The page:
PDF Version of Pathology - The Facts. How safe is the pathology testing process? (PDF 921 KB)
Australia’s pathology laboratories process about 500 million pathology tests each year. Here is a snapshot of that process, including some questions to consider.
Did you know?Pathologists may need to review up to 90 slides under a microscope to diagnose one case of cancer.
Does anyone regulate the safety and quality of pathology laboratories?Accreditation is per formed against standards developed and maintained by the National Pathology Accreditation Advisory Council (NPAAC), which is a ministerially appointed expert Council that provides advice to the Australian Government and State and Territory Ministers on matters relating to the accreditation of pathology laboratories. NPAAC plays a key role in ensuring the quality of Australian pathology services. The National Association of Testing Authorities (NATA), which is an independent assessing body, and the Royal College of Pathologists of Australasia (RCPA) jointly perform an accreditation assessment of pathology laboratories seeking approval as an Approved Pathology Laboratory.
This accreditation process is compulsory for tests funded through Medicare and ensures Medicare benefits are only paid for pathology services performed to a high standard of accuracy. Potential risks to patients are also addressed by these standards.
How do I know if a pathology laboratory is accredited?Look for the NATA/RCPA logos or endorsement certificates that should be clearly displayed in collection centres or pathology laboratories, or ask the pathology laboratory staff if they have NATA/RCPA certification. Patients can also refer to the NATA website which lists all Medical Testing laboratories currently accredited in Australia.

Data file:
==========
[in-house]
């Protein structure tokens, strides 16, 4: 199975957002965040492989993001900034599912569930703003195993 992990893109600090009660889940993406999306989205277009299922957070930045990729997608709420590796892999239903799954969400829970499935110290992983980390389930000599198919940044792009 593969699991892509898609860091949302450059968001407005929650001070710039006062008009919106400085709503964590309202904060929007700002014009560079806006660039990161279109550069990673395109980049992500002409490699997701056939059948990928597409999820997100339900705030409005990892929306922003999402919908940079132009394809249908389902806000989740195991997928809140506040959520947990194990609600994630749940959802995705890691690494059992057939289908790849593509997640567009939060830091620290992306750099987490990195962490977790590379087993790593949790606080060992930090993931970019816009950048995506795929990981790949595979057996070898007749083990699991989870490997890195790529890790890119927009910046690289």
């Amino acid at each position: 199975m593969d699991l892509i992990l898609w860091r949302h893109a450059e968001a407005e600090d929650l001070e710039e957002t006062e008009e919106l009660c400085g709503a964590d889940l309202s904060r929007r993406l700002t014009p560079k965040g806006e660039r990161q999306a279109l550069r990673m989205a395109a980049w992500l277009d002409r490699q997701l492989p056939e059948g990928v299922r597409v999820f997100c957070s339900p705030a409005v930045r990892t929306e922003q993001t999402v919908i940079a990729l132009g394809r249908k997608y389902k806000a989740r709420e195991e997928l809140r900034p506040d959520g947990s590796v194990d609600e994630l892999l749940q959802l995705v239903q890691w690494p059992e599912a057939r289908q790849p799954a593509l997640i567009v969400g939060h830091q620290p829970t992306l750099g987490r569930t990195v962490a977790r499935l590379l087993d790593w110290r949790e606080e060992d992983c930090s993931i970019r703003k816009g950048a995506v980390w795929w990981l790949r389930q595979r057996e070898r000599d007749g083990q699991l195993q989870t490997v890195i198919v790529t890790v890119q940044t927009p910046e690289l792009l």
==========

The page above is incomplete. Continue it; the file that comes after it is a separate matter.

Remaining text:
How safe is pathology testing? Are there any risks?The request-test-report cycle represents the pathology testing process and can be divided into three main stages:
- The pre-analytical stage covers all aspects of the process before the sample is tested
- The analytical stage is the actual testing of the sample
- The post-analytical stage covers the steps after the sample is analysed.
Are there any risks?The highest risk in the pathology process is when a person presents to have their sample collected. If the person is not identified correctly, or the pathology sample and/or request form do not have the correct information about the correct person, the results may be attributed to another person or treatment may be delayed or missed. For example, a person can be transfused with the wrong blood type if they are not correctly identified.
More than 97% of all pathology specimens are analysed without incident. About 2% of pathology specimens have a minor issue that may require clarification and delay the result. Less than 1% of pathology specimens have a problem that prevents the result being issued safely, or requires collecting another sample.
Other important but rare risks include:
- the sample may be degraded by being transported incorrectly. The risk to a person is usually minimal and might involve collecting another sample
- the actual testing of the sample may not be performed accurately in the analytical stage. This risk is monitored and controlled by quality assurance processes required by all accredited pathology laboratories
- reports issued in the postanalytical stage may contain incorrect results that need to be withdrawn and the report reissued.